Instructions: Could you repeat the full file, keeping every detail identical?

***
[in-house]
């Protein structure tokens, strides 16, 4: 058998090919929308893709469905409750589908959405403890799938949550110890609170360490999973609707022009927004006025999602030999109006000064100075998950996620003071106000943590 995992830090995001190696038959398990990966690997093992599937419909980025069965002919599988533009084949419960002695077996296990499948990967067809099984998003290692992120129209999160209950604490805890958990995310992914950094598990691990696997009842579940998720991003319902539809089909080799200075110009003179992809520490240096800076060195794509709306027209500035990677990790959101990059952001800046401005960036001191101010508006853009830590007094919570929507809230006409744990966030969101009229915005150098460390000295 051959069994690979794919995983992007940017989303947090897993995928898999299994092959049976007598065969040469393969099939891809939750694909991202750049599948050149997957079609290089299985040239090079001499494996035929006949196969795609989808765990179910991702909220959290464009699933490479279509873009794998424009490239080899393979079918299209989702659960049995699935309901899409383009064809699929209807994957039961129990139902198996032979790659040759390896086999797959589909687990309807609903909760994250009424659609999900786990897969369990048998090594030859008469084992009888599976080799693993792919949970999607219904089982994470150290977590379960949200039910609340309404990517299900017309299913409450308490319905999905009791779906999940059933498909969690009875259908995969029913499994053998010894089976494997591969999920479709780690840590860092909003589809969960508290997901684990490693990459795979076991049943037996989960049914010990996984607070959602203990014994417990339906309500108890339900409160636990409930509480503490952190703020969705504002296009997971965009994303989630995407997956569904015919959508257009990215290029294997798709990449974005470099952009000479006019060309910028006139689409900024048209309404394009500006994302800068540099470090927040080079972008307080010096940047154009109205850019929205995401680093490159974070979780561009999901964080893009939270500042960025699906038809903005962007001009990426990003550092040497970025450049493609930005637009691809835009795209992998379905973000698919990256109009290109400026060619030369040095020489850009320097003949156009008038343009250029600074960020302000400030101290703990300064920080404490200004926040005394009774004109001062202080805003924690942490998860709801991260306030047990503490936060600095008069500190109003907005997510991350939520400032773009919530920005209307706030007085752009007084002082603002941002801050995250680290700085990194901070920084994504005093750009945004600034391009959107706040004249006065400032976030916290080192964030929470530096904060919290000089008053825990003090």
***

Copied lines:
[in-house]
């Protein structure tokens, strides 16, 4: 058998090919929308893709469905409750589908959405403890799938949550110890609170360490999973609707022009927004006025999602030999109006000064100075998950996620003071106000943590 995992830090995001190696038959398990990966690997093992599937419909980025069965002919599988533009084949419960002695077996296990499948990967067809099984998003290692992120129209999160209950604490805890958990995310992914950094598990691990696997009842579940998720991003319902539809089909080799200075110009003179992809520490240096800076060195794509709306027209500035990677990790959101990059952001800046401005960036001191101010508006853009830590007094919570929507809230006409744990966030969101009229915005150098460390000295 051959069994690979794919995983992007940017989303947090897993995928898999299994092959049976007598065969040469393969099939891809939750694909991202750049599948050149997957079609290089299985040239090079001499494996035929006949196969795609989808765990179910991702909220959290464009699933490479279509873009794998424009490239080899393979079918299209989702659960049995699935309901899409383009064809699929209807994957039961129990139902198996032979790659040759390896086999797959589909687990309807609903909760994250009424659609999900786990897969369990048998090594030859008469084992009888599976080799693993792919949970999607219904089982994470150290977590379960949200039910609340309404990517299900017309299913409450308490319905999905009791779906999940059933498909969690009875259908995969029913499994053998010894089976494997591969999920479709780690840590860092909003589809969960508290997901684990490693990459795979076991049943037996989960049914010990996984607070959602203990014994417990339906309500108890339900409160636990409930509480503490952190703020969705504002296009997971965009994303989630995407997956569904015919959508257009990215290029294997798709990449974005470099952009000479006019060309910028006139689409900024048209309404394009500006994302800068540099470090927040080079972008307080010096940047154009109205850019929205995401680093490159974070979780561009999901964080893009939270500042960025699906038809903005962007001009990426990003550092040497970025450049493609930005637009691809835009795209992998379905973000698919990256109009290109400026060619030369040095020489850009320097003949156009008038343009250029600074960020302000400030101290703990300064920080404490200004926040005394009774004109001062202080805003924690942490998860709801991260306030047990503490936060600095008069500190109003907005997510991350939520400032773009919530920005209307706030007085752009007084002082603002941002801050995250680290700085990194901070920084994504005093750009945004600034391009959107706040004249006065400032976030916290080192964030929470530096904060919290000089008053825990003090």